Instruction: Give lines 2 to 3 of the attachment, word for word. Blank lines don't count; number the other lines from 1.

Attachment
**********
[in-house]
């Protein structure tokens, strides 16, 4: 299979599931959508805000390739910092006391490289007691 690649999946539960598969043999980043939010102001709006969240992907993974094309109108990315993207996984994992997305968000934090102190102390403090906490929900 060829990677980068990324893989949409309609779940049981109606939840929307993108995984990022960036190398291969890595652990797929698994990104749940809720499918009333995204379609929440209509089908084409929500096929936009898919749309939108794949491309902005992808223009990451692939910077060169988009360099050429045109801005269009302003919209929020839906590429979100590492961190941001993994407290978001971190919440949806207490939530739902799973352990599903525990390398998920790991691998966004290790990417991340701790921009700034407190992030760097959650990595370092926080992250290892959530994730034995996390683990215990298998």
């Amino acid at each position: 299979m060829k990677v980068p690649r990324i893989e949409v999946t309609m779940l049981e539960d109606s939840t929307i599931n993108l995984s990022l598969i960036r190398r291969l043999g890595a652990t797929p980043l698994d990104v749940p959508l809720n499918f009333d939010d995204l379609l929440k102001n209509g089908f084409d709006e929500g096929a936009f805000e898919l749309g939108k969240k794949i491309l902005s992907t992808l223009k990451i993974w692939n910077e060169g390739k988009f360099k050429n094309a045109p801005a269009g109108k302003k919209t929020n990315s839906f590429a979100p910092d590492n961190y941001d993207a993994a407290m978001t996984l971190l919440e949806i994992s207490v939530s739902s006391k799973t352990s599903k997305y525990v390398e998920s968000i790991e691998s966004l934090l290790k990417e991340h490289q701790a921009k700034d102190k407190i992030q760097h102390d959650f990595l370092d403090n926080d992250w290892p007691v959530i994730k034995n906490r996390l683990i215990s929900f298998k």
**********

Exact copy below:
């Protein structure tokens, strides 16, 4: 299979599931959508805000390739910092006391490289007691 690649999946539960598969043999980043939010102001709006969240992907993974094309109108990315993207996984994992997305968000934090102190102390403090906490929900 060829990677980068990324893989949409309609779940049981109606939840929307993108995984990022960036190398291969890595652990797929698994990104749940809720499918009333995204379609929440209509089908084409929500096929936009898919749309939108794949491309902005992808223009990451692939910077060169988009360099050429045109801005269009302003919209929020839906590429979100590492961190941001993994407290978001971190919440949806207490939530739902799973352990599903525990390398998920790991691998966004290790990417991340701790921009700034407190992030760097959650990595370092926080992250290892959530994730034995996390683990215990298998």
């Amino acid at each position: 299979m060829k990677v980068p690649r990324i893989e949409v999946t309609m779940l049981e539960d109606s939840t929307i599931n993108l995984s990022l598969i960036r190398r291969l043999g890595a652990t797929p980043l698994d990104v749940p959508l809720n499918f009333d939010d995204l379609l929440k102001n209509g089908f084409d709006e929500g096929a936009f805000e898919l749309g939108k969240k794949i491309l902005s992907t992808l223009k990451i993974w692939n910077e060169g390739k988009f360099k050429n094309a045109p801005a269009g109108k302003k919209t929020n990315s839906f590429a979100p910092d590492n961190y941001d993207a993994a407290m978001t996984l971190l919440e949806i994992s207490v939530s739902s006391k799973t352990s599903k997305y525990v390398e998920s968000i790991e691998s966004l934090l290790k990417e991340h490289q701790a921009k700034d102190k407190i992030q760097h102390d959650f990595l370092d403090n926080d992250w290892p007691v959530i994730k034995n906490r996390l683990i215990s929900f298998k």